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The fourth pastor has resigned from Bethlehem Baptist Church (John Piper’s long-time ministry of note).
A total of four pastors have resigned from BBC in the last four months!
While others also have had the integrity to resign, Daniel Kleven is the only one who spoke up and spoke loudly about what was actually happening.
It was one of the hardest things to do because, as Daniel Kleven states . . .
“I am anticipating a wide variety of responses and questions: some people will be very upset with me for speaking with her; some will feel betrayed; some will be deeply grateful that I spoke with her; others will be confused; others may genuinely want to understand.”
After reading the extensive interview, there are at least 5 takeaways that are worth highlighting.
#1) Credible Because of Commitment: Daniel Kleven was a meaningful and substantial part of the ministries of BBC, and local church over the years, no less the Director of Admissions at the college and seminary. He speaks from a position of service, commitment, and support. When such individuals speak out, there ought to be a fair assumption that what is said is legitimate and credible. Individuals who have shown that level of commitment ought to be given at least the benefit of any doubt. They ought to be given an audience and a substantial opportunity to explain their perspective!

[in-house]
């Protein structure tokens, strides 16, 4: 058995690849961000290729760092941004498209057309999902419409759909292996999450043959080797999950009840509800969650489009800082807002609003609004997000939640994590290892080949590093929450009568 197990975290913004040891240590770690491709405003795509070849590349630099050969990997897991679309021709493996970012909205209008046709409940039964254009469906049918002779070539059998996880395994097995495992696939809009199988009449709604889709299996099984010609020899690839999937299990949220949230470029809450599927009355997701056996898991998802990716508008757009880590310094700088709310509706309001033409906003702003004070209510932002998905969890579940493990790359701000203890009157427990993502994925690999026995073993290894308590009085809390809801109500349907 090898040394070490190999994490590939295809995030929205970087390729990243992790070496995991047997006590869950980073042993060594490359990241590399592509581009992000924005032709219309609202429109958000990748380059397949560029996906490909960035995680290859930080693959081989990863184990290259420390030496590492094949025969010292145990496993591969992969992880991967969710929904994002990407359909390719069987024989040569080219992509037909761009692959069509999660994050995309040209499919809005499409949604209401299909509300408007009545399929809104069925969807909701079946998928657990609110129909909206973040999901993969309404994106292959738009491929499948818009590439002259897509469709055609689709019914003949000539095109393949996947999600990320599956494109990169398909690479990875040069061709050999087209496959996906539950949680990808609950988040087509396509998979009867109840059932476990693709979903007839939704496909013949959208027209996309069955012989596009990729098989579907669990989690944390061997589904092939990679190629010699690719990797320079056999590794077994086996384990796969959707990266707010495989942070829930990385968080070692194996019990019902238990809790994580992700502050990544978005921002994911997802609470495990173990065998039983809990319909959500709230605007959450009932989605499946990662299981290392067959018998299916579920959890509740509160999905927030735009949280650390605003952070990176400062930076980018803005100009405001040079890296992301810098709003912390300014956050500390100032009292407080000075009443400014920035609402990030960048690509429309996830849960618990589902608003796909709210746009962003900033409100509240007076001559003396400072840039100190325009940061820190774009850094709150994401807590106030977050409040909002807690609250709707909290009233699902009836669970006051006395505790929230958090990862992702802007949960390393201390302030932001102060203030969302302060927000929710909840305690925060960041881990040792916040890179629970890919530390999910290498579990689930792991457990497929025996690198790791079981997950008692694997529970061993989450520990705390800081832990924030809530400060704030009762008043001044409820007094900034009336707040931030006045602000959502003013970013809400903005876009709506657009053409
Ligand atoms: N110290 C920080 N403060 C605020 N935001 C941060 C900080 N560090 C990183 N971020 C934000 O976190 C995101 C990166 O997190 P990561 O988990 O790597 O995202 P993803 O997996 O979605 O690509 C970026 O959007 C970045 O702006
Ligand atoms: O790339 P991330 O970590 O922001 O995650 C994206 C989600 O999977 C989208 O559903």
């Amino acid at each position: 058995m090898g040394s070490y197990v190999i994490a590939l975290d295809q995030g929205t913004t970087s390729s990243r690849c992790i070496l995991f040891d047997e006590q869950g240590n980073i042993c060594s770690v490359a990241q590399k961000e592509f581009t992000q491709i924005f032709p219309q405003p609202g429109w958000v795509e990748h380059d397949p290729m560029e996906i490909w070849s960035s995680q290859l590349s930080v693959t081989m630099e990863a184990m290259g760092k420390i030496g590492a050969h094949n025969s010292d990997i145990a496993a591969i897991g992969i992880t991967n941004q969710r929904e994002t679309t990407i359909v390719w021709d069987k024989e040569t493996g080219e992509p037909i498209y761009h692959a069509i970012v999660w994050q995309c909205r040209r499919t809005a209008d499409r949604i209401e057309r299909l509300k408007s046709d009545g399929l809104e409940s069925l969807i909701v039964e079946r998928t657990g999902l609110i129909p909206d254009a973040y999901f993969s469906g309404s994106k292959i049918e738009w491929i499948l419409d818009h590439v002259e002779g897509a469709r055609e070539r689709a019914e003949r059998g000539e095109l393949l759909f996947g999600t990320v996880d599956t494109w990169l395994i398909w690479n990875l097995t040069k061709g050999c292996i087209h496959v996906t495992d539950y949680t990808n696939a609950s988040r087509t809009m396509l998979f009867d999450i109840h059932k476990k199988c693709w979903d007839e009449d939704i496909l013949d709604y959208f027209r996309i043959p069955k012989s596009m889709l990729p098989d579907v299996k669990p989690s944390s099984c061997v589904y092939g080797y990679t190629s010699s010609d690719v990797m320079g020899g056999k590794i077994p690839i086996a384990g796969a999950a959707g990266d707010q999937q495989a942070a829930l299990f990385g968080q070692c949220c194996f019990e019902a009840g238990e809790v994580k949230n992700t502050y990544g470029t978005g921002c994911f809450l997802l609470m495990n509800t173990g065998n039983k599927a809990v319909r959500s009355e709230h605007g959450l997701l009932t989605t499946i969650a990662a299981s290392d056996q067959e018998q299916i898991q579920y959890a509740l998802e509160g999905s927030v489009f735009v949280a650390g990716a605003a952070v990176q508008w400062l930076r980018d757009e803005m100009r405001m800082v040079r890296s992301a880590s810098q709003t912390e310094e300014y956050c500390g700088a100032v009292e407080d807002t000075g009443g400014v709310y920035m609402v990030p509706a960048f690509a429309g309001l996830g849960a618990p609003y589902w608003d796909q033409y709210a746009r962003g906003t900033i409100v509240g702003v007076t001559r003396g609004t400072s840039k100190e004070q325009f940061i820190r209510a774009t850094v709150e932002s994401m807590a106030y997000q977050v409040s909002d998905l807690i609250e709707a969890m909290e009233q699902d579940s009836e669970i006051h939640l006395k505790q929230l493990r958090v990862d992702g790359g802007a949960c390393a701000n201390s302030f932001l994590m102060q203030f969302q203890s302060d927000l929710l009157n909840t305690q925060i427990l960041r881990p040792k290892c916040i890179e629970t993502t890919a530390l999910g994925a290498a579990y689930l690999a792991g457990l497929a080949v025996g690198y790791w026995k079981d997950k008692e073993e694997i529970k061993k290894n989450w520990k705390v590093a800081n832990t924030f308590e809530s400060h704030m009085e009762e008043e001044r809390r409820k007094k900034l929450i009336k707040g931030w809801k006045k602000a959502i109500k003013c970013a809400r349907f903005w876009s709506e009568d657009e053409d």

#2) You Will Find It A Hard Call: Kleven clearly and repeatedly shared his reluctance to speak out on the issues. However, as he states, “I didn’t want to do it, it felt easier not to speak. But I couldn’t shake the nagging feeling: I don’t want to speak with her; but should I? . . . . It isn’t always crystal clear, it feels like a judgment call that requires wisdom. Some people, like me, have spoken or will speak; others will remain silent.” . More often than not, it will be a hard call.
“There is only deception and truth. People who choose to remain neutral are giving safe passage to lies. Elie Wiesel powerfully said, ‘I swore never to be silent whenever and wherever human beings endure suffering and humiliation. We must take sides. Neutrality helps the oppressor, never the victim. Silence encourages the tormenter, never the tormented.’”
#3) Put Your Name On It: Kleven refused to take the road of commenting “off the record,” and he also refused to be complicit in covering up the facts of the situation with those who asked. It has been well stated that error is halfway around the world before the truth has its boots on.
“Have you shared this information with anyone else? — Yes. Along the way I have repeatedly said “I am happy to follow up with anyone about any these things, and nothing I share needs to be confidential. Put my name on it, and send people to me if they want to follow up. I am not hiding anything.”
#4) Telling The Truth Is What’s Accomplished: Who hasn’t heard the words, “Nothing is going to change! There is nothing to be accomplished by speaking out?”
When Kleven is asked what he hopes to accomplish by speaking out publicly and personally, he states . . .
I’m not hoping to “accomplish” anything, other than telling the truth, and defending it if I have the opportunity. I’m not a member of this church anymore, and have thus given up my right to advocate for specific outcomes. Whatever those remaining at BBC and BCS will choose to do as more and more comes to light is up to them.